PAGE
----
The world we live in is increasingly technology-driven while conversation, comfort and companionship have been digitalised. The price we have paid is real communication.

If you look up from your own mobile for a second, in a social setting or on public transport, it seems that those around you are spending their time buried in a screen. These are all observations that Nihal Arthanayake has dedicated his debut book to in order to unpack and teach us “how to have better conversations”.

Arthanayake is a powerful conversationalist. He has interviewed leading musicians, politicians, comedians, from Graham Norton to David Dimbleby, learning how to speak and how to listen. During his conversation at this year’s Manchester Literature Festival, the BBC Radio 5 Live host delved into his own journey to find deeper, more meaningful, and mutually beneficial conversations.

Nihal Arthanayake 'Let's Talk'. Credit: Beth Smith.

“An orange man became President,” Arthanayake told the Manchester audience. He explained that this signified the start of a breakdown in conversation, and that polarising people struggling to find anything in common means there is no room for people to understand each other, and so the breakdown perpetuates itself.

“Are you listening to talk or to understand?” he asked the audience, and admittedly himself. Social media has become a wasteland of monologues, and this is directly impacting our ability to engage in conversation in real time.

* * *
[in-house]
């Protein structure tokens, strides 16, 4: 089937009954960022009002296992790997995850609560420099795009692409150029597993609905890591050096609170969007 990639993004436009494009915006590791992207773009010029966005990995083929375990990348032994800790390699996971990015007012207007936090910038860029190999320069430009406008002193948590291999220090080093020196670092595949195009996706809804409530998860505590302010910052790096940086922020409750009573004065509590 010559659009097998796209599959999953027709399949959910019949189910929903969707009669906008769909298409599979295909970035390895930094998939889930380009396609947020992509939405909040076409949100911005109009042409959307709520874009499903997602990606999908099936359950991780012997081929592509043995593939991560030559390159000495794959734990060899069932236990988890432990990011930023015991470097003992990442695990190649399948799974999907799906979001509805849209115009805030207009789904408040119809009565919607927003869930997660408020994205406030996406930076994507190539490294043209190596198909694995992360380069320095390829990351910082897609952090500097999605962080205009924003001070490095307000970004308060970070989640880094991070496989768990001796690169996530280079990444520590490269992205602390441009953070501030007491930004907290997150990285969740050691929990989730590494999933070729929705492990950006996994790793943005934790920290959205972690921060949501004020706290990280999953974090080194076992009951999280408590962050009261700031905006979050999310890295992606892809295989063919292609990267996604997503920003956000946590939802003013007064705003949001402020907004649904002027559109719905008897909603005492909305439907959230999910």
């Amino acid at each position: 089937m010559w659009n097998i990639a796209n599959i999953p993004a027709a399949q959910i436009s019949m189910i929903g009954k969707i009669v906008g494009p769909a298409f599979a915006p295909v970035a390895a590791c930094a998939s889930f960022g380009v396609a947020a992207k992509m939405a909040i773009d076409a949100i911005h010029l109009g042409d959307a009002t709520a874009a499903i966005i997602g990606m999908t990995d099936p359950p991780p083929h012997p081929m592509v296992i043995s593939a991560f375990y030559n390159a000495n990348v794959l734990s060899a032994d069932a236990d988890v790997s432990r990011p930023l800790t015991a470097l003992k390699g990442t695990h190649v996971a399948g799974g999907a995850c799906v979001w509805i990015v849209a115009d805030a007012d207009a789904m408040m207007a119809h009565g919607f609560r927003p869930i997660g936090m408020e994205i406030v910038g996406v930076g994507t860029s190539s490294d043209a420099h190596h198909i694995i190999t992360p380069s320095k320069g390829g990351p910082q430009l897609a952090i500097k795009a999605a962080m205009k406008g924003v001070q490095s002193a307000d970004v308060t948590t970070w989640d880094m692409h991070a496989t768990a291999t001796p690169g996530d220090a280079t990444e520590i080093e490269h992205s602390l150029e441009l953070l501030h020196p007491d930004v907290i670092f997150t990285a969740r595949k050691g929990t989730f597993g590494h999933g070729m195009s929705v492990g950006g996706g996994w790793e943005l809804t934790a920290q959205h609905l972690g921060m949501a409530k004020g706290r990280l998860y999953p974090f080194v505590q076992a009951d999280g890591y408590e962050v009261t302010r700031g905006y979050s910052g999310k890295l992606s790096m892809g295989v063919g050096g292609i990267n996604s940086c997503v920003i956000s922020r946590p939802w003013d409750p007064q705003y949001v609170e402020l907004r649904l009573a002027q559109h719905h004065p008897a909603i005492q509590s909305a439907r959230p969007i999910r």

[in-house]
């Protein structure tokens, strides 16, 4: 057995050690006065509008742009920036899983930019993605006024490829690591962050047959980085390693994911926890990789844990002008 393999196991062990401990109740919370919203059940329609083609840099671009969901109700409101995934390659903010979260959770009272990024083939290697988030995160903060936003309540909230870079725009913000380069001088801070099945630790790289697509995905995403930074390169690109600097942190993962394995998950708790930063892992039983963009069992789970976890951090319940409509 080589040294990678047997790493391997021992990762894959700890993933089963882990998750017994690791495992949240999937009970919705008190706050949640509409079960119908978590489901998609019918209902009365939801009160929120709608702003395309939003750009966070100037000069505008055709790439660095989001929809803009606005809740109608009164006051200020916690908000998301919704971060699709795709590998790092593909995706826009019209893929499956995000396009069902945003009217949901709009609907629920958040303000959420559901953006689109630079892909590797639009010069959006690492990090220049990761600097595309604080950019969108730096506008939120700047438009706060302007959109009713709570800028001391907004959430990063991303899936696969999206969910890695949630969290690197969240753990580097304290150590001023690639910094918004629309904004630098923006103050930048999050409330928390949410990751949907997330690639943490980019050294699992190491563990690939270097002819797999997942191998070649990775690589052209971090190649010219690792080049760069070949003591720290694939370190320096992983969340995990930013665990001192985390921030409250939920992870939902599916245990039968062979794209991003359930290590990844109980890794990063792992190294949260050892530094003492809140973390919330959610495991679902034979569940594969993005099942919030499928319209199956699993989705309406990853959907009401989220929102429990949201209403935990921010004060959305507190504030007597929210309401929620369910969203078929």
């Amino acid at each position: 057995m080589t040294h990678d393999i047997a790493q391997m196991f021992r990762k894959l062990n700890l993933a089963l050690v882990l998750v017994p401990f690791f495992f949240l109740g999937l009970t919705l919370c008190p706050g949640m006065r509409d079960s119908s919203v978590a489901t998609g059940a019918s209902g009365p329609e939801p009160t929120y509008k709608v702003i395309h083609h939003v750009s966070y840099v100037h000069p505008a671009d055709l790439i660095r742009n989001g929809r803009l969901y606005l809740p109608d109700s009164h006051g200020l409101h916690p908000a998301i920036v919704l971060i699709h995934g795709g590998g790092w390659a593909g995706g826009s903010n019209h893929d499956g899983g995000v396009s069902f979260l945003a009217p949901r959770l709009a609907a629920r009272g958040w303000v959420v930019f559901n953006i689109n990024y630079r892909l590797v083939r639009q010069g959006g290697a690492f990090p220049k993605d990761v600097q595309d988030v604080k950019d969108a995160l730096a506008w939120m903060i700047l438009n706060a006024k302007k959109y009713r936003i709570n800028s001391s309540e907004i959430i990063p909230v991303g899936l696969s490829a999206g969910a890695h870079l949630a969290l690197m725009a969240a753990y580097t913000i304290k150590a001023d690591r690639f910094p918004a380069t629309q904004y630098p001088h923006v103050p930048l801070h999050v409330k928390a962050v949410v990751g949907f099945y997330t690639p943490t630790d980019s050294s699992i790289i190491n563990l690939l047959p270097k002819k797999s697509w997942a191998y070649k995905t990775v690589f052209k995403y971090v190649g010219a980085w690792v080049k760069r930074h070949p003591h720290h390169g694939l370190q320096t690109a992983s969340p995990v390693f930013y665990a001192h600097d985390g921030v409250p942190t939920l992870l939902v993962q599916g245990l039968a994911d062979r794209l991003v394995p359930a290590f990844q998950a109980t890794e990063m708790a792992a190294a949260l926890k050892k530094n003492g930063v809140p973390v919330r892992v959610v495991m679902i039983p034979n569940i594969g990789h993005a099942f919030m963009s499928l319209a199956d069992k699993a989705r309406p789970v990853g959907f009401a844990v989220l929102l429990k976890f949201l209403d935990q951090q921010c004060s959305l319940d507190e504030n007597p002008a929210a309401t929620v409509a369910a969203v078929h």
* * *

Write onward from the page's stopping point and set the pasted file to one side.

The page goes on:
As a child of the (very) late 90s, I was the last generation to grow up without the overbearing presence of social media, but that doesn’t mean I am any less impacted by its toxins. While Arthanayake was talking, I recognised my own neglectful conversation habits, realising that putting my phone on the table during a lunch date with a friend is, as he says, effectively telling them “what you have to say is only as interesting as whatever an Instagram notification has to say”. Such a small act can have dire consequences. As Arthanayake tells us, scientists have found that it takes 20 minutes to reengage once we have diverted our eyes to our phone screens.

Social media has created another boundary to healthy conversation and that is the so-called ‘cancel culture’. In this world, people are not allowed to make mistakes. But if we only judge someone based on the mistakes they make, how can we expect to actively engage in mutually beneficial communication?

Nihal Arthanayake signed books after. Credit: Beth Smith.

Arthanayake says: “Before you ask someone why they are the way they are, ask yourself about your own prejudices first”. This tactic isn’t about forgiving criminals for their crimes, it’s about looking past their misgivings enough to be able to speak to them, ask the questions you want to ask, and – crucially – understand their answers.

Arthanayake looks at conversation on a level that, in these days, can seem rare. He reminds us that words have meaning, and it’s a call to bridge the divide that politics and social media have placed between us, to work on understanding each other on a deeper level. Maybe it won’t fix all the problems society has, but it could be the best place to start.

By Beth Smith

 

Nihal Arthanayake’s book is available at all good bookstores and online: click here to purchase your own copy.

For more information on Manchester Literature Festival, click here. 

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